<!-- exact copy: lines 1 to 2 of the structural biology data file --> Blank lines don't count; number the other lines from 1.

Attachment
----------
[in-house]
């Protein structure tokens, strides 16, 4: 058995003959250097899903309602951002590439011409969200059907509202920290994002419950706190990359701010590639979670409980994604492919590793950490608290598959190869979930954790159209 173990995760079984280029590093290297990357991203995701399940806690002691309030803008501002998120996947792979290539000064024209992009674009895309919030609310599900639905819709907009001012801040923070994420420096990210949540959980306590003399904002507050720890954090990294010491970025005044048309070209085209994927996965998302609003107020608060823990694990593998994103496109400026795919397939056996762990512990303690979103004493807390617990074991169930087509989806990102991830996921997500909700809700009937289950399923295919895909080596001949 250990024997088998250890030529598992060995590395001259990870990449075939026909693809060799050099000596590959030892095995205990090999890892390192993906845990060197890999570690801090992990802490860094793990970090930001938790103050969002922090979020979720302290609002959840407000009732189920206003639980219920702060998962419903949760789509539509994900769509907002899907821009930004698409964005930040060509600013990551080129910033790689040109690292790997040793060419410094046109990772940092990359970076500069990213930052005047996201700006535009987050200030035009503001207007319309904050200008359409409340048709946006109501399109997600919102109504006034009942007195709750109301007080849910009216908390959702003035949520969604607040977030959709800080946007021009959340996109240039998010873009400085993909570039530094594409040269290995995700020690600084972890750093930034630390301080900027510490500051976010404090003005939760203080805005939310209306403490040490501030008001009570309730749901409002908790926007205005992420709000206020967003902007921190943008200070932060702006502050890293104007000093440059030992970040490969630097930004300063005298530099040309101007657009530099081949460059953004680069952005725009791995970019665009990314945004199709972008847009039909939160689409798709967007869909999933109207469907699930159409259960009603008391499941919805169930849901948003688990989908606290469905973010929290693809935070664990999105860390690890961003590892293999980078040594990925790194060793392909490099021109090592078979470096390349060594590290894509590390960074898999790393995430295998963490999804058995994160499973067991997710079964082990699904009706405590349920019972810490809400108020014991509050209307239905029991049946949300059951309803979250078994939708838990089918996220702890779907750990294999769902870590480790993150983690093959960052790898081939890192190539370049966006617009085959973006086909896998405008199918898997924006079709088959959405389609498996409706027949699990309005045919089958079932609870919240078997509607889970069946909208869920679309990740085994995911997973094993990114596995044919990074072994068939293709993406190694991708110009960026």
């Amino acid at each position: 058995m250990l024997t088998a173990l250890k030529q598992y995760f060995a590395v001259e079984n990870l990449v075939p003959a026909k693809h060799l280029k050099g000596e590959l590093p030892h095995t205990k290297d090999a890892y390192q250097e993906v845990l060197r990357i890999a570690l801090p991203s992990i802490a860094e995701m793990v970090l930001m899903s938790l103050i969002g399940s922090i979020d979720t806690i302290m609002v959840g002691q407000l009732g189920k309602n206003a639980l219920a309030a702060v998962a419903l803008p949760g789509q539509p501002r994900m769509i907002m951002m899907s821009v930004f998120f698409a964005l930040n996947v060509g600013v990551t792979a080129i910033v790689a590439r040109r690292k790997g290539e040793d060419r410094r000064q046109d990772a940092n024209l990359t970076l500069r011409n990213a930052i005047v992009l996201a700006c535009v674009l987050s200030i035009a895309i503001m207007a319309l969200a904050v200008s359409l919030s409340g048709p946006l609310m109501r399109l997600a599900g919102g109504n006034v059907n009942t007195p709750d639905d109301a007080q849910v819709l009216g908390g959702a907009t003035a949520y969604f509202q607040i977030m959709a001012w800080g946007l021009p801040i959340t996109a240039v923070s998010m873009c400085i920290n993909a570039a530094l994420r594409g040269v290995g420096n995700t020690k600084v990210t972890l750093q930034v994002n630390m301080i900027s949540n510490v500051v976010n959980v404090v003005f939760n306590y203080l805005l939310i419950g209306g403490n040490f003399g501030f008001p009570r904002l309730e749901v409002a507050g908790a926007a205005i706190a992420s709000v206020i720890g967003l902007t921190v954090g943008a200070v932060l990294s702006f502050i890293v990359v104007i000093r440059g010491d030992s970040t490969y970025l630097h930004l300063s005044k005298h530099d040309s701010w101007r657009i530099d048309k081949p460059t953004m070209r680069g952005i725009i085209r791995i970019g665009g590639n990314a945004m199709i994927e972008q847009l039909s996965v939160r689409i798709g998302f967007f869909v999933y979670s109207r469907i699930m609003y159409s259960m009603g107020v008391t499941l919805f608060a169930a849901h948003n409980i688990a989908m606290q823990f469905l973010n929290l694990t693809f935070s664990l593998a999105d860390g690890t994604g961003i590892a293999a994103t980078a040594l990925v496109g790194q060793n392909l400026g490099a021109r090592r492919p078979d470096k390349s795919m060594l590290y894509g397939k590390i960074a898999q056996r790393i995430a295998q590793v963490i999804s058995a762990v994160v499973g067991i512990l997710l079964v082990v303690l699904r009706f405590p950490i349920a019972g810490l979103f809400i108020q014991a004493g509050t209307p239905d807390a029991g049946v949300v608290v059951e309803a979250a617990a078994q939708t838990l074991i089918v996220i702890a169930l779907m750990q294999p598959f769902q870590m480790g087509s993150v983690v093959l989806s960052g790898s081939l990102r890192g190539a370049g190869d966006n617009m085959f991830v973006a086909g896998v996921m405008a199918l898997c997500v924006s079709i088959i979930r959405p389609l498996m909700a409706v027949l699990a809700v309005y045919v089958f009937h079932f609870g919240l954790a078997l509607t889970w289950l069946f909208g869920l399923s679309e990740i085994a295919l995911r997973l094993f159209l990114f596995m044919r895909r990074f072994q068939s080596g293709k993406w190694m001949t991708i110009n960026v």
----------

[in-house]
């Protein structure tokens, strides 16, 4: 058995003959250097899903309602951002590439011409969200059907509202920290994002419950706190990359701010590639979670409980994604492919590793950490608290598959190869979930954790159209 173990995760079984280029590093290297990357991203995701399940806690002691309030803008501002998120996947792979290539000064024209992009674009895309919030609310599900639905819709907009001012801040923070994420420096990210949540959980306590003399904002507050720890954090990294010491970025005044048309070209085209994927996965998302609003107020608060823990694990593998994103496109400026795919397939056996762990512990303690979103004493807390617990074991169930087509989806990102991830996921997500909700809700009937289950399923295919895909080596001949 250990024997088998250890030529598992060995590395001259990870990449075939026909693809060799050099000596590959030892095995205990090999890892390192993906845990060197890999570690801090992990802490860094793990970090930001938790103050969002922090979020979720302290609002959840407000009732189920206003639980219920702060998962419903949760789509539509994900769509907002899907821009930004698409964005930040060509600013990551080129910033790689040109690292790997040793060419410094046109990772940092990359970076500069990213930052005047996201700006535009987050200030035009503001207007319309904050200008359409409340048709946006109501399109997600919102109504006034009942007195709750109301007080849910009216908390959702003035949520969604607040977030959709800080946007021009959340996109240039998010873009400085993909570039530094594409040269290995995700020690600084972890750093930034630390301080900027510490500051976010404090003005939760203080805005939310209306403490040490501030008001009570309730749901409002908790926007205005992420709000206020967003902007921190943008200070932060702006502050890293104007000093440059030992970040490969630097930004300063005298530099040309101007657009530099081949460059953004680069952005725009791995970019665009990314945004199709972008847009039909939160689409798709967007869909999933109207469907699930159409259960009603008391499941919805169930849901948003688990989908606290469905973010929290693809935070664990999105860390690890961003590892293999980078040594990925790194060793392909490099021109090592078979470096390349060594590290894509590390960074898999790393995430295998963490999804058995994160499973067991997710079964082990699904009706405590349920019972810490809400108020014991509050209307239905029991049946949300059951309803979250078994939708838990089918996220702890779907750990294999769902870590480790993150983690093959960052790898081939890192190539370049966006617009085959973006086909896998405008199918898997924006079709088959959405389609498996409706027949699990309005045919089958079932609870919240078997509607889970069946909208869920679309990740085994995911997973094993990114596995044919990074072994068939293709993406190694991708110009960026």